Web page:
martes, 2 de agosto de 2016

ROHHAD syndrome and evolution of sleep disordered breathing | Orphanet Journal of Rare Diseases | Full Text

ROHHAD syndrome and evolution of sleep disordered breathing | Orphanet Journal of Rare Diseases | Full Text

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ROHHAD syndrome and evolution of sleep disordered breathing

  • Diana Reppucci,
  • Jill Hamilton,
  • E Ann Yeh,
  • Sherri Katz,
  • Suhail Al-Saleh and
  • Indra NarangEmail author
Orphanet Journal of Rare Diseases201611:106
DOI: 10.1186/s13023-016-0484-1
Received: 16 February 2016
Accepted: 11 July 2016
Published: 30 July 2016



Rapid-onset obesity with hypothalamic dysfunction, hypoventilation and autonomic dysregulation (ROHHAD) is a rare disease with a high mortality rate. Although nocturnal hypoventilation (NH) is central to ROHHAD, the evolution of sleep disordered breathing (SDB) is not well studied. The aim of the study was to assess early manifestations of SDB and their evolution in ROHHAD syndrome.


Retrospective study of children with ROHHAD at two Canadian centers. All children with suspected ROHHAD at presentation underwent polysomnography (PSG) to screen for nocturnal hypoventilation. PSG findings at baseline and follow-up were collected. Interventions and diagnostic test results were recorded.


Six children were included. The median age of rapid onset obesity and nocturnal hypoventilation (NH) was 3.5 and 7.2 years respectively. On initial screening for ROHHAD 4/6 (66.7 %) children had obstructive sleep apnea (OSA), 1/6 (16.7 %) had NH and 1/6 (16.7 %) had both OSA and NH. Follow up PSGs were performed in 5/6 children as one child died following a cardiorespiratory arrest. All children at follow up had NH and required non-invasive positive pressure ventilation. Additionally, 3/6 (50 %) children demonstrated irregular breathing patterns during wakefulness.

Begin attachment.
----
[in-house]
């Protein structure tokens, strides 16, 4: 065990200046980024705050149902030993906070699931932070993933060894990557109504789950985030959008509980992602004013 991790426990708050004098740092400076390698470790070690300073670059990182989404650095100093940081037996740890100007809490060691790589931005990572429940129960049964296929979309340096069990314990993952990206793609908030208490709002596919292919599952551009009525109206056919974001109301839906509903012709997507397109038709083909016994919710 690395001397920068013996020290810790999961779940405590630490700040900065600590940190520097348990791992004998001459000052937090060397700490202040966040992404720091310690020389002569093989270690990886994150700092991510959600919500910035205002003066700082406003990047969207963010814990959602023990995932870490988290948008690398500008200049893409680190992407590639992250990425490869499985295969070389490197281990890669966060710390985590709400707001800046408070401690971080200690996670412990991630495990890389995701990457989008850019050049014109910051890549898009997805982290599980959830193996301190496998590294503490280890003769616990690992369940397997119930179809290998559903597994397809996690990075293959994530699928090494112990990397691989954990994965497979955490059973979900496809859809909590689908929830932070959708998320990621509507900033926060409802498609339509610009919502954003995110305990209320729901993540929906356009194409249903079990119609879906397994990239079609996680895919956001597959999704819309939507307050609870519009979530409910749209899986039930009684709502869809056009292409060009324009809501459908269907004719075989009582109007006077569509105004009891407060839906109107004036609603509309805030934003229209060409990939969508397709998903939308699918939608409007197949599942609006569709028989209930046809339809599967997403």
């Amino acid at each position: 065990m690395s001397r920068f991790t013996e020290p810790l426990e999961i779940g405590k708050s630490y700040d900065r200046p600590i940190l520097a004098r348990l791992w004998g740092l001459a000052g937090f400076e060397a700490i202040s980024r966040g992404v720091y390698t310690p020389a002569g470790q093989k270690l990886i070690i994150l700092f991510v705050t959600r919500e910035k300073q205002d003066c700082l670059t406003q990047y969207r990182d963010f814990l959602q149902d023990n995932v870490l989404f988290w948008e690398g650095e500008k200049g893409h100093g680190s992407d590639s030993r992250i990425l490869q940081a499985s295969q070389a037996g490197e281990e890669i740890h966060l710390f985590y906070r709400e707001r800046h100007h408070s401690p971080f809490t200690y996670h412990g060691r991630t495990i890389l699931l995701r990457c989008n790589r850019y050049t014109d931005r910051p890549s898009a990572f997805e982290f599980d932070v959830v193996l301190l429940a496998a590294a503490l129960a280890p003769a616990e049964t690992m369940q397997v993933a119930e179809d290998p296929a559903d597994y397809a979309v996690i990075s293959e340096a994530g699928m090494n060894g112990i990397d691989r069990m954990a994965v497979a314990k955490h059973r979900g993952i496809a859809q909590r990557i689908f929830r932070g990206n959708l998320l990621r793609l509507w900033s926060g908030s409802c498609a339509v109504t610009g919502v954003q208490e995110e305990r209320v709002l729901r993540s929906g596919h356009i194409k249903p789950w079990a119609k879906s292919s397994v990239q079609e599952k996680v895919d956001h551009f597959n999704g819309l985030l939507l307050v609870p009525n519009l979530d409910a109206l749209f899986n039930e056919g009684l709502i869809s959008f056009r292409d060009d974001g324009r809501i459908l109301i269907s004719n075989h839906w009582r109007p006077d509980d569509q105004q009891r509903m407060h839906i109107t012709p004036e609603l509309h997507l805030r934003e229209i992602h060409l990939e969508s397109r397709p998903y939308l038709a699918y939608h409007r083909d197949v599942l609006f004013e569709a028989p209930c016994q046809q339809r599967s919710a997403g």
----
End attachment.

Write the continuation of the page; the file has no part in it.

Children with ROHHAD may initially present with OSA and only develop NH later as well as dysregulation of breathing during wakefulness. The recognition of the spectrum of respiratory abnormalities at presentation and over time may be important in raising the index of suspicion of ROHHAD. Early recognition and targeted therapeutic interventions may limit morbidity and mortality associated with ROHHAD.


ROHHAD syndrome Sleep disordered breathing Nocturnal hypoventilation Polysomnogram

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